Debbie Braun: Measuring return on investment
Special to The Aspen Times
Aspen, CO Colorado
People ask the Aspen Chamber Resort Association all the time: “How do you measure the ‘return on investment,’ or ROI, for Aspen’s destination-marketing program?”
It is a valid and important question, and one that most nonprofits and government-supported agencies are faced with time and again.
It is an even more important question in these challenging economic times, as we must ensure that limited marketing budgets are being put to the best possible use, and we must prove we can provide measurable return for the investment.
But it also is an interesting question, because ROI is part art, part science and a little bit of faith.
The science part is easy. In the case of ACRA’s destination-marketing program, we track campaign measurements including calls to unique 800 numbers, web statistics, vacation planner requests, occupancy reports, sales tax collection and a host of other tactics. All of these tools combined provide quantifiable results.
There is more to this picture, however. Aspen relies on tourism for tax revenue and jobs. Much of the art of marketing lies in the intangibles, which makes measuring the ROI a challenge.
According to a recent article, “Travel and Tourism Works for America,” much of the travel and tourism industry’s ROI come from indirect sources. They cite “the trickle-down effect” as one example of this.
Locally, this is often the case. Check the accounts payable register for a local hotel, a direct beneficiary of tourism and a sign of marketing dollars at work. You will find countless other local vendors on the books: florists, landscapers, special events planners, etc. They, too, are benefiting from marketing dollars, though the ROI is not necessarily reflected in occupancy numbers or airline seats booked.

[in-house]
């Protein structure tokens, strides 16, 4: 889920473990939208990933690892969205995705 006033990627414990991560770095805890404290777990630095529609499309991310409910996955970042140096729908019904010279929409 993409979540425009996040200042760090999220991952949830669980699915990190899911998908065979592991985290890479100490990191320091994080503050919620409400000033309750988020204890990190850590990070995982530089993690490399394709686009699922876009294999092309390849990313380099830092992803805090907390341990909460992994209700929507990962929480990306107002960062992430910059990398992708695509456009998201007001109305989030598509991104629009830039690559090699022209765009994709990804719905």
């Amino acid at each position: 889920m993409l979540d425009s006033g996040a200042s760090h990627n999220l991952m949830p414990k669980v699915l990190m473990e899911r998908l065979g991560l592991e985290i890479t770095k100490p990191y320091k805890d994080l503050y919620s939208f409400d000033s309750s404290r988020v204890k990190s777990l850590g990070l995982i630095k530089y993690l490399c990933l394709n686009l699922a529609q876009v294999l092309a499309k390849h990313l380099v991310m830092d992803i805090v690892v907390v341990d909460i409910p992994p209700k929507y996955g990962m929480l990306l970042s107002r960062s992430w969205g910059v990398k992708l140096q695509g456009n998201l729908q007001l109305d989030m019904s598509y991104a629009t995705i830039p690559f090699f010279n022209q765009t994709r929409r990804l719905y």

Another example of why the art of marketing makes determining the ROI difficult is the “psychological and developmental benefits” of the investment, according to the “Travel and Tourism” article.
Locally, we see this effect in such things as community pride, word-of-mouth, Aspen’s image as a world-class resort, special events and the like. How can we measure, in solid statistics, the benefit of the Winter X Games? We may know how many people rode RFTA to the event, and we may know how many Google hits Aspen received during those four days, but what do the X Games mean for Aspen’s image, the locals, the tourists who were here for the games or the potential tourists watching the games from their couch and on the verge of booking their own Aspen vacation?
Indeed, measuring the ROI for Aspen’s destination-marketing program can get messy.
In other words, if you want to figure out the ROI on a new machine for production or mail sorting, it’s fairly easy to look at the incremental costs and revenues associated with that machine. With finance, it’s relatively easy to classify investments.
But with tourism and marketing, it’s complicated. But that doesn’t mean you shouldn’t try, which is what ACRA will continue to do as we move forward in its marketing endeavors.
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